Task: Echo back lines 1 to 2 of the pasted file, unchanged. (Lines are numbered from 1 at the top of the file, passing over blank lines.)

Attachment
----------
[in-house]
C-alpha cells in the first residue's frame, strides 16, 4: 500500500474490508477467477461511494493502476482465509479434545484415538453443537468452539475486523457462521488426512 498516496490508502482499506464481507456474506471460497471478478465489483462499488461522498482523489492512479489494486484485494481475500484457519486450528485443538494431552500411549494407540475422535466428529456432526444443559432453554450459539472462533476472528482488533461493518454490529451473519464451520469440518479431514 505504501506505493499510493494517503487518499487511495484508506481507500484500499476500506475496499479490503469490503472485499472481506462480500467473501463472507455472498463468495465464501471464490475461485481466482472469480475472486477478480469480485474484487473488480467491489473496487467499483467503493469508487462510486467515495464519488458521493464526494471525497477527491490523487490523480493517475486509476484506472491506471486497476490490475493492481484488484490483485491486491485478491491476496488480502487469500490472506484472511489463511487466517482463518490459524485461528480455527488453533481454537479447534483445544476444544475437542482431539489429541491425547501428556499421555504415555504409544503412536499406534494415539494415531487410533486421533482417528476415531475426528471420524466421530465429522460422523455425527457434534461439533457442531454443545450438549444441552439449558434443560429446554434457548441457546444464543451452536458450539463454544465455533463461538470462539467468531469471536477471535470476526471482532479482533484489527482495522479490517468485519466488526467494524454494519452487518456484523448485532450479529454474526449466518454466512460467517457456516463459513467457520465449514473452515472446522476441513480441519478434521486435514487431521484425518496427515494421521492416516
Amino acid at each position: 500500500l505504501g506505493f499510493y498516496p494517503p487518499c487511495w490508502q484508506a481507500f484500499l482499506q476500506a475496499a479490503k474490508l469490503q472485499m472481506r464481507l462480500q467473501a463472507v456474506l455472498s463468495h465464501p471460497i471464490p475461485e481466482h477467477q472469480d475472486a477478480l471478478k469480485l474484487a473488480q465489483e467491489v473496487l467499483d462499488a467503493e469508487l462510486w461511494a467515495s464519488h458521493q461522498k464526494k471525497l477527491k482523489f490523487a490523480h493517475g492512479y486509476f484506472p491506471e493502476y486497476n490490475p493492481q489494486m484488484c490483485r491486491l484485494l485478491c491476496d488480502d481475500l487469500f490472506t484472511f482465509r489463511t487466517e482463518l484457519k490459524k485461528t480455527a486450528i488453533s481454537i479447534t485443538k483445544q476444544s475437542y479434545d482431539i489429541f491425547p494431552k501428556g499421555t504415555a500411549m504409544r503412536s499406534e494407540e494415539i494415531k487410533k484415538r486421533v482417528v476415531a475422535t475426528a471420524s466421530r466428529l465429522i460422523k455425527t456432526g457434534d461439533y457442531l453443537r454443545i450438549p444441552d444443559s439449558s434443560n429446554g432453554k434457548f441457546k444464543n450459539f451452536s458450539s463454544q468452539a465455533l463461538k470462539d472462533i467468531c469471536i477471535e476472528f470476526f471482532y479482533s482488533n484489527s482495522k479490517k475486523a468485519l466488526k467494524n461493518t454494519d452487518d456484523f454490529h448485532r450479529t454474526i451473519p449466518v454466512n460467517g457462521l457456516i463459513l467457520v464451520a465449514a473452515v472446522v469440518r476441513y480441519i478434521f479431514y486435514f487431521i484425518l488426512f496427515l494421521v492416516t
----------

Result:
[in-house]
C-alpha cells in the first residue's frame, strides 16, 4: 500500500474490508477467477461511494493502476482465509479434545484415538453443537468452539475486523457462521488426512 498516496490508502482499506464481507456474506471460497471478478465489483462499488461522498482523489492512479489494486484485494481475500484457519486450528485443538494431552500411549494407540475422535466428529456432526444443559432453554450459539472462533476472528482488533461493518454490529451473519464451520469440518479431514 505504501506505493499510493494517503487518499487511495484508506481507500484500499476500506475496499479490503469490503472485499472481506462480500467473501463472507455472498463468495465464501471464490475461485481466482472469480475472486477478480469480485474484487473488480467491489473496487467499483467503493469508487462510486467515495464519488458521493464526494471525497477527491490523487490523480493517475486509476484506472491506471486497476490490475493492481484488484490483485491486491485478491491476496488480502487469500490472506484472511489463511487466517482463518490459524485461528480455527488453533481454537479447534483445544476444544475437542482431539489429541491425547501428556499421555504415555504409544503412536499406534494415539494415531487410533486421533482417528476415531475426528471420524466421530465429522460422523455425527457434534461439533457442531454443545450438549444441552439449558434443560429446554434457548441457546444464543451452536458450539463454544465455533463461538470462539467468531469471536477471535470476526471482532479482533484489527482495522479490517468485519466488526467494524454494519452487518456484523448485532450479529454474526449466518454466512460467517457456516463459513467457520465449514473452515472446522476441513480441519478434521486435514487431521484425518496427515494421521492416516